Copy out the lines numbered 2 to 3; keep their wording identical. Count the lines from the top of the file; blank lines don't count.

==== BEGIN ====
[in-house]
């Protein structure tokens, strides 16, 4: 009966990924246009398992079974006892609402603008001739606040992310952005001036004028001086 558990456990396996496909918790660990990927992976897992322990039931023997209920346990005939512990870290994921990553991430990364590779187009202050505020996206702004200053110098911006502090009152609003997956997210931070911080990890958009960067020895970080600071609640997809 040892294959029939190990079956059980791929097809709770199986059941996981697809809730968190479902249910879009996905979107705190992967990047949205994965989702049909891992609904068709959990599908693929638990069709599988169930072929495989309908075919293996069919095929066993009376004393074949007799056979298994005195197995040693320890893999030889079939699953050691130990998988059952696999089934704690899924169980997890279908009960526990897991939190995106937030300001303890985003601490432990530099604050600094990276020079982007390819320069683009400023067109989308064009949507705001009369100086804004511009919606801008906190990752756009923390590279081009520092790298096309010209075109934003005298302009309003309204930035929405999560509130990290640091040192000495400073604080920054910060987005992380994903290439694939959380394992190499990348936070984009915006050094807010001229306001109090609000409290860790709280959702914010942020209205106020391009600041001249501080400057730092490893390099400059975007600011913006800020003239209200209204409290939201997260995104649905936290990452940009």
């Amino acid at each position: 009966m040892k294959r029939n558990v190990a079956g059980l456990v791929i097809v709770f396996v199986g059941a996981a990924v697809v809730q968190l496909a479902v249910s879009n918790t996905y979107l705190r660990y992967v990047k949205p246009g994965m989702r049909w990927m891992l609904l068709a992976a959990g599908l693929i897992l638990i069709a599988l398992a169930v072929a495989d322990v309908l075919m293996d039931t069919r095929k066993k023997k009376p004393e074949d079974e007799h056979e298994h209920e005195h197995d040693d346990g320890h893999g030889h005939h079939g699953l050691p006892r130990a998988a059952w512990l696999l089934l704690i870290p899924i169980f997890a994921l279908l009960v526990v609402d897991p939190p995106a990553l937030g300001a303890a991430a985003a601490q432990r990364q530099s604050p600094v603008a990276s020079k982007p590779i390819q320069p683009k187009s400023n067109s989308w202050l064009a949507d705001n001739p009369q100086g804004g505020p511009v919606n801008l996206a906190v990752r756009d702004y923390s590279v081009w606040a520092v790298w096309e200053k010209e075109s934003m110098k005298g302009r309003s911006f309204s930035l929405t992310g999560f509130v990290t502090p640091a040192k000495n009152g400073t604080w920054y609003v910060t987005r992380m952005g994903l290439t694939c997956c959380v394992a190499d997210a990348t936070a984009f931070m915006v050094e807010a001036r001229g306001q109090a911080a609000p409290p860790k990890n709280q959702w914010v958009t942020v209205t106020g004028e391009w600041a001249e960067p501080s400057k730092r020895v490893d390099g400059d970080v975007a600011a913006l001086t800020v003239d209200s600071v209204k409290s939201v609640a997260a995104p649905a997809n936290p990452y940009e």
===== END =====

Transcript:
């Protein structure tokens, strides 16, 4: 009966990924246009398992079974006892609402603008001739606040992310952005001036004028001086 558990456990396996496909918790660990990927992976897992322990039931023997209920346990005939512990870290994921990553991430990364590779187009202050505020996206702004200053110098911006502090009152609003997956997210931070911080990890958009960067020895970080600071609640997809 040892294959029939190990079956059980791929097809709770199986059941996981697809809730968190479902249910879009996905979107705190992967990047949205994965989702049909891992609904068709959990599908693929638990069709599988169930072929495989309908075919293996069919095929066993009376004393074949007799056979298994005195197995040693320890893999030889079939699953050691130990998988059952696999089934704690899924169980997890279908009960526990897991939190995106937030300001303890985003601490432990530099604050600094990276020079982007390819320069683009400023067109989308064009949507705001009369100086804004511009919606801008906190990752756009923390590279081009520092790298096309010209075109934003005298302009309003309204930035929405999560509130990290640091040192000495400073604080920054910060987005992380994903290439694939959380394992190499990348936070984009915006050094807010001229306001109090609000409290860790709280959702914010942020209205106020391009600041001249501080400057730092490893390099400059975007600011913006800020003239209200209204409290939201997260995104649905936290990452940009």
């Amino acid at each position: 009966m040892k294959r029939n558990v190990a079956g059980l456990v791929i097809v709770f396996v199986g059941a996981a990924v697809v809730q968190l496909a479902v249910s879009n918790t996905y979107l705190r660990y992967v990047k949205p246009g994965m989702r049909w990927m891992l609904l068709a992976a959990g599908l693929i897992l638990i069709a599988l398992a169930v072929a495989d322990v309908l075919m293996d039931t069919r095929k066993k023997k009376p004393e074949d079974e007799h056979e298994h209920e005195h197995d040693d346990g320890h893999g030889h005939h079939g699953l050691p006892r130990a998988a059952w512990l696999l089934l704690i870290p899924i169980f997890a994921l279908l009960v526990v609402d897991p939190p995106a990553l937030g300001a303890a991430a985003a601490q432990r990364q530099s604050p600094v603008a990276s020079k982007p590779i390819q320069p683009k187009s400023n067109s989308w202050l064009a949507d705001n001739p009369q100086g804004g505020p511009v919606n801008l996206a906190v990752r756009d702004y923390s590279v081009w606040a520092v790298w096309e200053k010209e075109s934003m110098k005298g302009r309003s911006f309204s930035l929405t992310g999560f509130v990290t502090p640091a040192k000495n009152g400073t604080w920054y609003v910060t987005r992380m952005g994903l290439t694939c997956c959380v394992a190499d997210a990348t936070a984009f931070m915006v050094e807010a001036r001229g306001q109090a911080a609000p409290p860790k990890n709280q959702w914010v958009t942020v209205t106020g004028e391009w600041a001249e960067p501080s400057k730092r020895v490893d390099g400059d970080v975007a600011a913006l001086t800020v003239d209200s600071v209204k409290s939201v609640a997260a995104p649905a997809n936290p990452y940009e």